2009 Election Results: Not Really Signifying Much

I saw tonight — I’m still awake doing negotiations homework, good times — that the G.O.P. won in two governor’s races but lost the 23rd Congressional District race this Tuesday. My response: wait until 2010 to make any considered response.

While I think the 23rd Congressional race is interesting because of the internal power dynamics reflected in the G.O.P. big guns’ involvement, ultimately I feel like all three elections turned more on local concerns than on national ones. Gov. Corzine has been unpopular for a long time, and people were ready to see him go since way before he argued that he should win because his opponent is fat and he isn’t. The G.O.P. can be happy about the victory, but not too happy — to win a blue state like NJ, Christie’s still gotta be a Northeastern moderate Republican and not a conservative, so he’s exactly the type of politician that Limbaugh, Palin, Malkin, etc. were trying to drive out of the party when they beat on Scozzafava in the 23rd until she abandoned her candidacy. (She later turned around and endorsed Bill Owens, the Democrat and eventual winner – doh!)

Meanwhile, the conservatives’ guy lost, and while that might have some national significance, it’s not the be-all either: Hoffman only sorta lived in the 23rd anyway, and he jumped in at a late date, both of which would certainly affect things. As for Virginia, I think it’s pretty simple: the state just liked McDonnell better than Deeds.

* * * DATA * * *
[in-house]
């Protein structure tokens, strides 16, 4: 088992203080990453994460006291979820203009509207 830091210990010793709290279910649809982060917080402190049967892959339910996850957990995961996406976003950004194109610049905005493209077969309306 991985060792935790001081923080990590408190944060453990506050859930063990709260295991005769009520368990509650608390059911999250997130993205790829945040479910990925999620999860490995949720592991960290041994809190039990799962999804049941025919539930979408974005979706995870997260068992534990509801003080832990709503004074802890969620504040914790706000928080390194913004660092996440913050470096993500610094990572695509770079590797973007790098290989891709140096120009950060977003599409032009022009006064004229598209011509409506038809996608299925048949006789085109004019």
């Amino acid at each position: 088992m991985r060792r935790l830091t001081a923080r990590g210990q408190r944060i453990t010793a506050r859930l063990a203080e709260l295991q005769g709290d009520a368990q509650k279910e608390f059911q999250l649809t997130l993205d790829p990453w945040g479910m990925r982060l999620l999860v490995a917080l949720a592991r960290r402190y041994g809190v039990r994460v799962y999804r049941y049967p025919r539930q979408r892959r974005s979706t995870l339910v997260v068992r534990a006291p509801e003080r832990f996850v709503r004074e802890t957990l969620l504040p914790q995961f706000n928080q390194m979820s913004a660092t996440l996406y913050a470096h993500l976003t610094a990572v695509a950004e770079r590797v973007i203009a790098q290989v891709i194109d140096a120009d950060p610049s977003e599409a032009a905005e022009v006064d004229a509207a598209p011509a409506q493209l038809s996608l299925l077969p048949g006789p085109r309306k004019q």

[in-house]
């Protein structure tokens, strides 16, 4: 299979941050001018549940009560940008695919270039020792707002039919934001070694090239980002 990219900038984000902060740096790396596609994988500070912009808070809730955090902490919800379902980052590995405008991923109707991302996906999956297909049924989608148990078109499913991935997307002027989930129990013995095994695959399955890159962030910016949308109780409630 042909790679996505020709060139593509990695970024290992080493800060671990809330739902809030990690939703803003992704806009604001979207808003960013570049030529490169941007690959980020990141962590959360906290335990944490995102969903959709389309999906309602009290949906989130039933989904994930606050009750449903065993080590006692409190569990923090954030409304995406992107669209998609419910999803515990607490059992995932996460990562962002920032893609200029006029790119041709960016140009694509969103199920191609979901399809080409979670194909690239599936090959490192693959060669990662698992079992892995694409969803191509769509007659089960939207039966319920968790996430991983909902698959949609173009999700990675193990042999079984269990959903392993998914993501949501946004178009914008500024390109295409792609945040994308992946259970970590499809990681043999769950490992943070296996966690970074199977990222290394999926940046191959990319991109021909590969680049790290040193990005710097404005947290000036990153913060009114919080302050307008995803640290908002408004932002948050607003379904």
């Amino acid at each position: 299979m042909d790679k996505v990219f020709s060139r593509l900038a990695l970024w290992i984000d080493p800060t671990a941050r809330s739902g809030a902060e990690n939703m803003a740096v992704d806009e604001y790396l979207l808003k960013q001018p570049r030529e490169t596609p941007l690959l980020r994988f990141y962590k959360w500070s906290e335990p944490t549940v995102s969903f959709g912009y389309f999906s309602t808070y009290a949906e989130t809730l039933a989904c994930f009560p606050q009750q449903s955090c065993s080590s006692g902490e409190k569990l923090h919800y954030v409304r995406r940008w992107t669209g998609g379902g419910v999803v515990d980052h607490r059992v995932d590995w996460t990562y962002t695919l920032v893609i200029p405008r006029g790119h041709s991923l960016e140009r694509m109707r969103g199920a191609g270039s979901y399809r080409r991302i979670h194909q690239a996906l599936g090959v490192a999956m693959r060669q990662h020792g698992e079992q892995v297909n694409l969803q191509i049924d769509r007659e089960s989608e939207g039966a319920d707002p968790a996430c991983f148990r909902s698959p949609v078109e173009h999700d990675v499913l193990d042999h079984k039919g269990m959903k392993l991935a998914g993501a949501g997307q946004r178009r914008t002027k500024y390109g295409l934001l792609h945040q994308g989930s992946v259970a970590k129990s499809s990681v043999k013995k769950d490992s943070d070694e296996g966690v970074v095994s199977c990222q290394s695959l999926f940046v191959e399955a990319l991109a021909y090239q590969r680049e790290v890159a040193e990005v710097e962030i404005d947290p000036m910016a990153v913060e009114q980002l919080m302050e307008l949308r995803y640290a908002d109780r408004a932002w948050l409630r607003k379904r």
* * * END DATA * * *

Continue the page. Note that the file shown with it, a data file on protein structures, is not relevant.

The big lesson: these three (only three!) elections are going to have a lot less significance for 2010 than whatever the Democrats do over the next year. Nothing benefited the Democrats in 2006 like standing by while the G.O.P. screwed up, and that’s true for any minority opposition party anywhere, ever — the party in power has a lot more to do with your fortunes than you do, so you just gotta stay in contrast and wait and see.

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